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Editorial: Keep the sun shining on your government

Rain may be falling, but this is Sunshine Week regardless of the weather. Sunshine Week is the nationwide celebration of your access to public information — especially government information — and what this access means for you and your community.

The theme for 2019 sums it up nicely: "It's your right to know."

That's right, it's your right. You have the same rights to public information that any member of the press has. Some people don't realize that and think they need a journalist to request information.

The American Society of News Editors launched Sunshine Week in 2005 to coincide with the March 16 birthday of James Madison, father of the U.S. Constitution and a key advocate of the Bill of Rights, which comprises the first 10 amendments to the Constitution and was ratified in 1791.

The First Amendment is in many ways the broadest and certainly the most well known amendment. It reads:

Congress shall make no law respecting an establishment of religion, or prohibiting the free exercise thereof; or abridging the freedom of speech, or of the press; or the right of the people peaceably to assemble, and to petition the government for a redress of grievances.

But what about the other nine? At a glance, they are:

The Second Amendment — the right to bear arms

The Third Amendment — housing troops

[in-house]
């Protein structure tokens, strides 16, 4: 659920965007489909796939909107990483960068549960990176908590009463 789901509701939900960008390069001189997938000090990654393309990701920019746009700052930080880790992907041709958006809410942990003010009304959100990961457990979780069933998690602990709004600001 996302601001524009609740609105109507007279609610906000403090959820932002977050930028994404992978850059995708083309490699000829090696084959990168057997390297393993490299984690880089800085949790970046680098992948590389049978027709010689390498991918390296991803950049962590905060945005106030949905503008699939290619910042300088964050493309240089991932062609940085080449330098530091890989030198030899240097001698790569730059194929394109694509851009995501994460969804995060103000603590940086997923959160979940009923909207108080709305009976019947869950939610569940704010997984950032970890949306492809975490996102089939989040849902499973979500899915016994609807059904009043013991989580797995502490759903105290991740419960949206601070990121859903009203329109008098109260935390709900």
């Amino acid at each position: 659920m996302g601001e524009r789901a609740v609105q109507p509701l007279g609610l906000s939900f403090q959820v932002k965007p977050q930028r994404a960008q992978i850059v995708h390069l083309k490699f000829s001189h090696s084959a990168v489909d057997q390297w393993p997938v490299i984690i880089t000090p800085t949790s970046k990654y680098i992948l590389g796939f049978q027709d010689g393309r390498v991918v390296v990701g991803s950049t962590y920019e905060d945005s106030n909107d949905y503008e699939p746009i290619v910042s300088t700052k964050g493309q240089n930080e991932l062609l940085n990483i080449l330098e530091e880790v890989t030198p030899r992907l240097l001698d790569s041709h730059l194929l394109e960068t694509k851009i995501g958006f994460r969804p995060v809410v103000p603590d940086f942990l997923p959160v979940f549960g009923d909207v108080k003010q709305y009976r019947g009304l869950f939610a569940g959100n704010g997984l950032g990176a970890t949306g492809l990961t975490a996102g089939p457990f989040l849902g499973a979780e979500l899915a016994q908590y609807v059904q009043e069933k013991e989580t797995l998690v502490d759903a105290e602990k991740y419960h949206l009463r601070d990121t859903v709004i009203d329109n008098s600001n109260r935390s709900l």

The Fourth Amendment — search and seizure

The Fifth Amendment — the rights of the accused, due process and eminent domain

The Sixth Amendment — fair and speedy trials

The Seventh Amendment — jury trials

The Eighth Amendment — bails, fines, and punishments

The Ninth Amendment — liberties of citizens

The Tenth Amendment — the rights of the states

In many ways, the First and the Ninth amendments compliment each other. The First states five specific rights while the Ninth makes it clear that citizens' rights and liberties don't end with the First Amendment or even the Constitution. The Ninth reads:

The enumeration in the Constitution, of certain rights, shall not be construed to deny or disparage others retained by the people.

This nation, this state and this community are of, by and for the people. Always. Even when those rights — including the right to public information — aren't spelled out.

We invite you to keep your government operating openly and transparently in the sunshine this week and every week of the year.

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